| Norah Jones performs in New York. (Reuters)
Television executives are worrying that the live broadcast of the Grammy awards in New York tomorrow — in which the British band Coldplay are nominated for two awards — could turn into an anti-war rally.
Coldplay’s lead singer, Chris Martin, said from the stage of the Brit Awards in London on Thursday: “We are all going to die when George Bush has his way — but at least we are going to go out with a bang.”
A senior CBS executive warned that microphones might be unplugged if any performance turned political. He said: “There is a time for political commentary. This is not one of them.”
There were reports that at least one of the acts performing at the ceremony was planning an anti-war gesture.
Coldplay, currently Britain’s most successful band in the US, are nominated for best rock performance with In My Place and best alternative rock album with A Rush of Blood To The Head.
Other performers will include Bruce Springsteen, Norah Jones, No Doubt, Avril Lavigne, Eminem, Sheryl Crow and James Taylor.
CBS may be worrying about the reunion of Paul Simon and Art Garfunkel for the first time in a decade. They are hoping to fit in a one-off performance of The Sound of Silence, their Vietnam War-era ballad about the inability of people to communicate with each other, when they receive a lifetime achievement award.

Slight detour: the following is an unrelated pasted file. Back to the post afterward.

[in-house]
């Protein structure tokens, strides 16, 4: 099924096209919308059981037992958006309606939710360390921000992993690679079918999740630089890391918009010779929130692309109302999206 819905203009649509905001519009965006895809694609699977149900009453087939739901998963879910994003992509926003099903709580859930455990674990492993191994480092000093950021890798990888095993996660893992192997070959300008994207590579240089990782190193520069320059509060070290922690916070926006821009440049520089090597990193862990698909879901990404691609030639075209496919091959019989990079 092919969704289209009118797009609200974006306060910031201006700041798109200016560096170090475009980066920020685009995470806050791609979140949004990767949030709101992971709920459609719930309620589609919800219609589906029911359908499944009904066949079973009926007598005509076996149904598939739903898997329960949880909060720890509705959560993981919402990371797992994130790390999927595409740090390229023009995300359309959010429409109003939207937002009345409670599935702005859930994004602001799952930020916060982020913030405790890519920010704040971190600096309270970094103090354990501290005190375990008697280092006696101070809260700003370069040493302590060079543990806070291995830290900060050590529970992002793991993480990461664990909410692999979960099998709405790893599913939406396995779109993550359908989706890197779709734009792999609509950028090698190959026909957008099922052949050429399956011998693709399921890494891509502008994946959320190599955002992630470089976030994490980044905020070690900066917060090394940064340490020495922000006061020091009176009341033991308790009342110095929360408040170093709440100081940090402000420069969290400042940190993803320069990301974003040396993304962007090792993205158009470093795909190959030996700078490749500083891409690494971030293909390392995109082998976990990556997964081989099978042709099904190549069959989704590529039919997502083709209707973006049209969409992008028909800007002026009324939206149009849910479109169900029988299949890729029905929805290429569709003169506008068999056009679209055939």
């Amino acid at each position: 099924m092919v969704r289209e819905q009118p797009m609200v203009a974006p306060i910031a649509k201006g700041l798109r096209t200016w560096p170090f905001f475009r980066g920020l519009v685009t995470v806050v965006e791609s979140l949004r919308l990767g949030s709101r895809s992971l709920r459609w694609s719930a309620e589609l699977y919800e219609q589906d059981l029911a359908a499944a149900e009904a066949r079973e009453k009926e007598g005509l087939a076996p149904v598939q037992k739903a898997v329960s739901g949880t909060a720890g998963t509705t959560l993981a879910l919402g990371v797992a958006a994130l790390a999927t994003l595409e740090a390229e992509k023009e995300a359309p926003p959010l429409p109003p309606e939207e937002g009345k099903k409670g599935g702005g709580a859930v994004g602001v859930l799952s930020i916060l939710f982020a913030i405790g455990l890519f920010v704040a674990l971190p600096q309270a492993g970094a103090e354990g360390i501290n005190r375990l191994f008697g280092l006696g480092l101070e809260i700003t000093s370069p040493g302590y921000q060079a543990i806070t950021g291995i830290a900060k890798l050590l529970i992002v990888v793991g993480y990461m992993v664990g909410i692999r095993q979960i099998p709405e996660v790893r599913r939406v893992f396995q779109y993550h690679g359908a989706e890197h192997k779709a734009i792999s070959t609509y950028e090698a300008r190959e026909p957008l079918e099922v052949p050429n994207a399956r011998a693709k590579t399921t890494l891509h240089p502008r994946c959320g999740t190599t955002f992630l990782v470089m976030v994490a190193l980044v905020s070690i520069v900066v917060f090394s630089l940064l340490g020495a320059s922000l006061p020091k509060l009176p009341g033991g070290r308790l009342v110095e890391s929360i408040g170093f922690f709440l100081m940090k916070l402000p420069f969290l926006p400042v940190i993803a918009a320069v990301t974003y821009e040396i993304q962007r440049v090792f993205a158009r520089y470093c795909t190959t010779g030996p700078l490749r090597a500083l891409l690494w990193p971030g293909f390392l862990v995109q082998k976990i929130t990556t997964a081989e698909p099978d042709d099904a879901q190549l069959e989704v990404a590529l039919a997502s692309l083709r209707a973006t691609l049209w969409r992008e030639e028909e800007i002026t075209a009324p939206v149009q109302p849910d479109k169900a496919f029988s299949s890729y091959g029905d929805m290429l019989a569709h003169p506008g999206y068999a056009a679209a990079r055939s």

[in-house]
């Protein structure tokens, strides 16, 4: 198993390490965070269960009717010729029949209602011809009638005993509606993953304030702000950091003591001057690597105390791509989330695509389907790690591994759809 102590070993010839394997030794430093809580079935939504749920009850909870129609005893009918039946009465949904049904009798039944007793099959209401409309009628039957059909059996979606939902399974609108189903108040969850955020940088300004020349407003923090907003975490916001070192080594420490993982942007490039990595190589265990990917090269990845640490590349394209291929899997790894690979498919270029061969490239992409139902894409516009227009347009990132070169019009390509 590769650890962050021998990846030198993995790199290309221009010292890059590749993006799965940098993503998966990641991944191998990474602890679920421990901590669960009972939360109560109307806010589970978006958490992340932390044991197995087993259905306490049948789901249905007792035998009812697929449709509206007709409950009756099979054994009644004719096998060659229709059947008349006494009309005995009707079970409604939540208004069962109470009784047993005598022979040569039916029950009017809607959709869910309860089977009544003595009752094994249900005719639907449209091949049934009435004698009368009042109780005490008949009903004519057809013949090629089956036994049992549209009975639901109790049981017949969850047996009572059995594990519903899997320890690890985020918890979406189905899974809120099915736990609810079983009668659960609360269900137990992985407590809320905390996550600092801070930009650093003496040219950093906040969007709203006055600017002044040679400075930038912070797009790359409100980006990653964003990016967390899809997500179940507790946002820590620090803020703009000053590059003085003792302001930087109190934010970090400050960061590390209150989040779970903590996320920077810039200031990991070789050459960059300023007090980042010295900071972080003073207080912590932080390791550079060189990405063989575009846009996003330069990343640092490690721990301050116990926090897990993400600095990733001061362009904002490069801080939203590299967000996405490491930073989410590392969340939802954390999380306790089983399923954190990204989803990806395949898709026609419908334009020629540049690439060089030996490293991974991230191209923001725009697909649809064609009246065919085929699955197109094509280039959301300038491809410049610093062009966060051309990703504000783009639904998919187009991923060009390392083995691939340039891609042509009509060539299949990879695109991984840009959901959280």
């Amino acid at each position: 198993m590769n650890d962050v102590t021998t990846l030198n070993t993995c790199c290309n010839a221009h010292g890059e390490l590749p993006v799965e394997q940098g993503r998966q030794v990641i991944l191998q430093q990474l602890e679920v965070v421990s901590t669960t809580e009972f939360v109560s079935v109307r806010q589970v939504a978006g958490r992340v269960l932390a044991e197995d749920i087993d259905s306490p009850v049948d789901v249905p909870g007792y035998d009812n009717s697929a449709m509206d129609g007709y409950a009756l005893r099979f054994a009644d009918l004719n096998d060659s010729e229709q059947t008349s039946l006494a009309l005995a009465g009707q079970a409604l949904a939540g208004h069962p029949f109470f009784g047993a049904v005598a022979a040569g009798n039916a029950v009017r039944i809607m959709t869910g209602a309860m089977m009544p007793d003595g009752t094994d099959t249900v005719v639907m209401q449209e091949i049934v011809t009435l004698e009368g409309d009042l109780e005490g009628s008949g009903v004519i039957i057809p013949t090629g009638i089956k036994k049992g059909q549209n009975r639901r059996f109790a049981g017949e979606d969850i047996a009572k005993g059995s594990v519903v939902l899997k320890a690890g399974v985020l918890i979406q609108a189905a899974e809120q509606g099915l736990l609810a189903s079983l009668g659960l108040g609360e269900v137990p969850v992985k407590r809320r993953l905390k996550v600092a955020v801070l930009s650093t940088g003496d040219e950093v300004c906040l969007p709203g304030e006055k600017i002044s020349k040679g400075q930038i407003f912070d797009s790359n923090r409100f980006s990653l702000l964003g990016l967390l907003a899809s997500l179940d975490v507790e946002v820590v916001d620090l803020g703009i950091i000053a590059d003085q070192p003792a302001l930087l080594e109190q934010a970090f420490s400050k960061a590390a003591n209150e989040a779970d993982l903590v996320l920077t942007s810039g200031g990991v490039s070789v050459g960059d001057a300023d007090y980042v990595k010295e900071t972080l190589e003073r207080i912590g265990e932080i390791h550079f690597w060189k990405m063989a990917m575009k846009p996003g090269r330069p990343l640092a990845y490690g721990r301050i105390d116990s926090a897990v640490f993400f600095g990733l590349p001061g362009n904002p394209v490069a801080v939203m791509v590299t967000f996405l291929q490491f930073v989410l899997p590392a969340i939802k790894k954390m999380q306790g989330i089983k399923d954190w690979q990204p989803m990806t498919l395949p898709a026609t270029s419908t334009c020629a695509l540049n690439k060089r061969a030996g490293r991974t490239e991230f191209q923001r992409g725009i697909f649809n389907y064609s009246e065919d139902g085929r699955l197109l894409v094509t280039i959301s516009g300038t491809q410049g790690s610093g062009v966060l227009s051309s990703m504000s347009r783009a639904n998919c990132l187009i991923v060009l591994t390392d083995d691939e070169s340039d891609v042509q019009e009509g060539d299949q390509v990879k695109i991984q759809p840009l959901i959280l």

The most successful folk-rock duo of the 1960s split up more than three decades ago after Garfunkel refused to play second fiddle to his “control freak” partner. Now, both aged 61, they have rehearsed the song, with its opening line “Hello darkness, my old friend, I’ve come to talk with you again”, for the ceremony.
A spokesman for Simon, said that the pair “got together” in a “private setting” on Wednesday, “as two great old friends and sang for the first time since 1993”.
Garfunkel’s spokesman was also upbeat: “Art’s really excited about getting the award with his friend.”
With the Grammy ceremony returning to New York after five years in Los Angeles, the re-appearance of the two New Yorkers is expected to be a poignant event.
Garfunkel, who is about to tour Britain, recalled that his last time together with Simon was appalling. “We had a terrible fight, the worst ever. In the past, we used to have some rather heated and very tense arguments, but we never actually shouted at each other until our tour in 1993 turned sour and we called it quits — maybe for the last time.”
However, he added: “I would love nothing better than to sing with Paul again. We have a special sound, and I know that a lot of people would love to hear us again. It is tempting.”
Simon’s spokesman said a London report of secret negotiations for a world tour reunion was “absolutely untrue”. He added: “They saw each other this week and had a great time, but there are no plans to tour or record.”